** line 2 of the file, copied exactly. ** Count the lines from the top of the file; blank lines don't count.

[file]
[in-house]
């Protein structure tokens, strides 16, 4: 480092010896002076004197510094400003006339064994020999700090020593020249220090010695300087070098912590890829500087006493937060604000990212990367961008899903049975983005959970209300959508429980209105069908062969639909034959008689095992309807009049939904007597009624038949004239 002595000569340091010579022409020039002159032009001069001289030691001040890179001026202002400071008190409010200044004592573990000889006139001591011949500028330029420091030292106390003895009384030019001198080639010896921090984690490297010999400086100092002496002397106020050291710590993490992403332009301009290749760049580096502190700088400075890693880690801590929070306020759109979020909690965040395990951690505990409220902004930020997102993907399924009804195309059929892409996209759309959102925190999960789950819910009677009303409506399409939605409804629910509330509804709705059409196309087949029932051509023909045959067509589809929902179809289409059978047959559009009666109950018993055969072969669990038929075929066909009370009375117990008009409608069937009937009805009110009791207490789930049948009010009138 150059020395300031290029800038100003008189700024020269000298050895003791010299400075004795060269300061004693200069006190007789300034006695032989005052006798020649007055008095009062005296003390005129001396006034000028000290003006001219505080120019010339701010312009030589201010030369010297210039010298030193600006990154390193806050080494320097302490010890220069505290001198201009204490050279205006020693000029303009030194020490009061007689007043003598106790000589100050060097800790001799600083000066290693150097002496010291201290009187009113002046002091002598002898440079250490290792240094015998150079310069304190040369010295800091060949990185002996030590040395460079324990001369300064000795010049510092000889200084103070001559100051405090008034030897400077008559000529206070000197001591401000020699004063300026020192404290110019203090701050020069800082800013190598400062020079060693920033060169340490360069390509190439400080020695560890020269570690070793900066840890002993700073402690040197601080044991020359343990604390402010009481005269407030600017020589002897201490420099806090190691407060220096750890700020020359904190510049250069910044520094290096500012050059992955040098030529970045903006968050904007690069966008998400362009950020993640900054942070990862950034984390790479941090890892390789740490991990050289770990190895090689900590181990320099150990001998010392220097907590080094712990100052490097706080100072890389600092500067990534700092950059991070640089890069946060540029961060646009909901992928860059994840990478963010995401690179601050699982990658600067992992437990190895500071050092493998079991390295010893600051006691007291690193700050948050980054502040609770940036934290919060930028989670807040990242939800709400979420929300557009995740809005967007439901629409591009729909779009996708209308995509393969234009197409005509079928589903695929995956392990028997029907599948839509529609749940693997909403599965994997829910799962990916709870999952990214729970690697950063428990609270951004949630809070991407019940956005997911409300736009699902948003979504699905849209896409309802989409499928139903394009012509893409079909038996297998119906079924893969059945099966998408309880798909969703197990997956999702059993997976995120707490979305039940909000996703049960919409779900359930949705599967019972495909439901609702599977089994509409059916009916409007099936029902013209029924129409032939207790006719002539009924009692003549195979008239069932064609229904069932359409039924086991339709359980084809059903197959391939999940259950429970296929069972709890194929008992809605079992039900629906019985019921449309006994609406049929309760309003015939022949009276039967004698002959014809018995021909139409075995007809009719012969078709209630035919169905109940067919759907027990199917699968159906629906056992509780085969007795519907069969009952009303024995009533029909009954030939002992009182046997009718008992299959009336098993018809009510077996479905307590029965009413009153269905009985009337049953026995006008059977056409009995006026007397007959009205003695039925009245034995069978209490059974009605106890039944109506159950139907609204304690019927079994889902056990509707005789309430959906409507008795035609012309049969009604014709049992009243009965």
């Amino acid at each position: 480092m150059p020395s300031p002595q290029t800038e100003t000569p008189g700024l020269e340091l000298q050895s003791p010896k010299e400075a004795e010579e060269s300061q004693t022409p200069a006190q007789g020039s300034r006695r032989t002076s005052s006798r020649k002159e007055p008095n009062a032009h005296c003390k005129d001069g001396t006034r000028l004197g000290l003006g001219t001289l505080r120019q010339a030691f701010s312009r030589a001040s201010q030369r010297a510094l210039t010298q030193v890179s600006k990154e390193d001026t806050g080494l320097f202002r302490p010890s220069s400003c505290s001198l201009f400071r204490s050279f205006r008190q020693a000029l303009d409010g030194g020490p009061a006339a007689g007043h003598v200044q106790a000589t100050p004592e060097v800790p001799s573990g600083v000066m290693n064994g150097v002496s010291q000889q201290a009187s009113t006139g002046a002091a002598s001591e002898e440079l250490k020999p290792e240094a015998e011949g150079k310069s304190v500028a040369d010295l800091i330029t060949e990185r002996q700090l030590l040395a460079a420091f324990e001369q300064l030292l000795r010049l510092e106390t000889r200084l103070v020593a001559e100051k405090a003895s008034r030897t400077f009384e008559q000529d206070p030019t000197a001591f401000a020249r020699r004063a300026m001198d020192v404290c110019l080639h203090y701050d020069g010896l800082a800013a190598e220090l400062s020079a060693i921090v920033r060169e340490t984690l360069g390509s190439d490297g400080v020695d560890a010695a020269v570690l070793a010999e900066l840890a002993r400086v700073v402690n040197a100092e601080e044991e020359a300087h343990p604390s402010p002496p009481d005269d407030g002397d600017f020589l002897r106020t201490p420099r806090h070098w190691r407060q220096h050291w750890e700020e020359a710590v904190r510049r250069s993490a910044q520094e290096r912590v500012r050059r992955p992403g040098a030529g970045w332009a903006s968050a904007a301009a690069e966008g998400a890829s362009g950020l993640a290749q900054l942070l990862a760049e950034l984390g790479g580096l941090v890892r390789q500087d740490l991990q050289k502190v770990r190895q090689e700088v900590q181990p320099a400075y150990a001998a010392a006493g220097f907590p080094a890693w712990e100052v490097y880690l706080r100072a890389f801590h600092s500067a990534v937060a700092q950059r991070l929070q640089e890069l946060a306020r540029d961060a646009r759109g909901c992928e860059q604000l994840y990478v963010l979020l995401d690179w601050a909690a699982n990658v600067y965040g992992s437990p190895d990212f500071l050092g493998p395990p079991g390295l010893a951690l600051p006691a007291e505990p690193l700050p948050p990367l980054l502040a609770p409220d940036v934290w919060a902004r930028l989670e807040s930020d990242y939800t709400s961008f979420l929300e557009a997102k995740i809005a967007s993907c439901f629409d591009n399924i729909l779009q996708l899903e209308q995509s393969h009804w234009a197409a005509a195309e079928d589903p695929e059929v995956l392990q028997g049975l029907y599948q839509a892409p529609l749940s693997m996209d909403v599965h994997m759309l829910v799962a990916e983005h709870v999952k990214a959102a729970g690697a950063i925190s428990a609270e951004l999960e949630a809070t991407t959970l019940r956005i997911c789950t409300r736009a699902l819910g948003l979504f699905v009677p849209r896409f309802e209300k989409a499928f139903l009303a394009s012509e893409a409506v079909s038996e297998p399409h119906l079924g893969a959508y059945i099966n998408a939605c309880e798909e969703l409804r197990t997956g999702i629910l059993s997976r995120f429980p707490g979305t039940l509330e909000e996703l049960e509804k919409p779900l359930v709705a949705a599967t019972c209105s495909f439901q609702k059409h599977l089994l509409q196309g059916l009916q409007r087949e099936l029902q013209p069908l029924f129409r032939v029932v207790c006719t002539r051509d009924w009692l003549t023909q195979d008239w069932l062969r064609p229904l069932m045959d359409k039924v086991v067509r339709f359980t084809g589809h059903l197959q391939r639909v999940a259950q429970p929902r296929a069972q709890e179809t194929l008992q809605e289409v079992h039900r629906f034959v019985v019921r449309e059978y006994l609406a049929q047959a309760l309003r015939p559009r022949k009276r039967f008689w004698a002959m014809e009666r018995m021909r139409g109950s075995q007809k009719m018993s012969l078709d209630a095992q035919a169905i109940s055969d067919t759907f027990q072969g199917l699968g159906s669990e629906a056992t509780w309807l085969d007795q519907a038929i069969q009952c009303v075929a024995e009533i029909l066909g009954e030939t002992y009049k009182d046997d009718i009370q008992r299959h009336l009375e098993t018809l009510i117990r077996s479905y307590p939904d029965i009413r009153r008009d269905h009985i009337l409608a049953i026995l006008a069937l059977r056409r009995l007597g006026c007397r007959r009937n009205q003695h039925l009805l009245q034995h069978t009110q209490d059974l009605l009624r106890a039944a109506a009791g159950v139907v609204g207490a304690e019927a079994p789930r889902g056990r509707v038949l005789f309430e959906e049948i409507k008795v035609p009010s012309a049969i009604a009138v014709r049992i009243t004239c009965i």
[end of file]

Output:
């Protein structure tokens, strides 16, 4: 480092010896002076004197510094400003006339064994020999700090020593020249220090010695300087070098912590890829500087006493937060604000990212990367961008899903049975983005959970209300959508429980209105069908062969639909034959008689095992309807009049939904007597009624038949004239 002595000569340091010579022409020039002159032009001069001289030691001040890179001026202002400071008190409010200044004592573990000889006139001591011949500028330029420091030292106390003895009384030019001198080639010896921090984690490297010999400086100092002496002397106020050291710590993490992403332009301009290749760049580096502190700088400075890693880690801590929070306020759109979020909690965040395990951690505990409220902004930020997102993907399924009804195309059929892409996209759309959102925190999960789950819910009677009303409506399409939605409804629910509330509804709705059409196309087949029932051509023909045959067509589809929902179809289409059978047959559009009666109950018993055969072969669990038929075929066909009370009375117990008009409608069937009937009805009110009791207490789930049948009010009138 150059020395300031290029800038100003008189700024020269000298050895003791010299400075004795060269300061004693200069006190007789300034006695032989005052006798020649007055008095009062005296003390005129001396006034000028000290003006001219505080120019010339701010312009030589201010030369010297210039010298030193600006990154390193806050080494320097302490010890220069505290001198201009204490050279205006020693000029303009030194020490009061007689007043003598106790000589100050060097800790001799600083000066290693150097002496010291201290009187009113002046002091002598002898440079250490290792240094015998150079310069304190040369010295800091060949990185002996030590040395460079324990001369300064000795010049510092000889200084103070001559100051405090008034030897400077008559000529206070000197001591401000020699004063300026020192404290110019203090701050020069800082800013190598400062020079060693920033060169340490360069390509190439400080020695560890020269570690070793900066840890002993700073402690040197601080044991020359343990604390402010009481005269407030600017020589002897201490420099806090190691407060220096750890700020020359904190510049250069910044520094290096500012050059992955040098030529970045903006968050904007690069966008998400362009950020993640900054942070990862950034984390790479941090890892390789740490991990050289770990190895090689900590181990320099150990001998010392220097907590080094712990100052490097706080100072890389600092500067990534700092950059991070640089890069946060540029961060646009909901992928860059994840990478963010995401690179601050699982990658600067992992437990190895500071050092493998079991390295010893600051006691007291690193700050948050980054502040609770940036934290919060930028989670807040990242939800709400979420929300557009995740809005967007439901629409591009729909779009996708209308995509393969234009197409005509079928589903695929995956392990028997029907599948839509529609749940693997909403599965994997829910799962990916709870999952990214729970690697950063428990609270951004949630809070991407019940956005997911409300736009699902948003979504699905849209896409309802989409499928139903394009012509893409079909038996297998119906079924893969059945099966998408309880798909969703197990997956999702059993997976995120707490979305039940909000996703049960919409779900359930949705599967019972495909439901609702599977089994509409059916009916409007099936029902013209029924129409032939207790006719002539009924009692003549195979008239069932064609229904069932359409039924086991339709359980084809059903197959391939999940259950429970296929069972709890194929008992809605079992039900629906019985019921449309006994609406049929309760309003015939022949009276039967004698002959014809018995021909139409075995007809009719012969078709209630035919169905109940067919759907027990199917699968159906629906056992509780085969007795519907069969009952009303024995009533029909009954030939002992009182046997009718008992299959009336098993018809009510077996479905307590029965009413009153269905009985009337049953026995006008059977056409009995006026007397007959009205003695039925009245034995069978209490059974009605106890039944109506159950139907609204304690019927079994889902056990509707005789309430959906409507008795035609012309049969009604014709049992009243009965």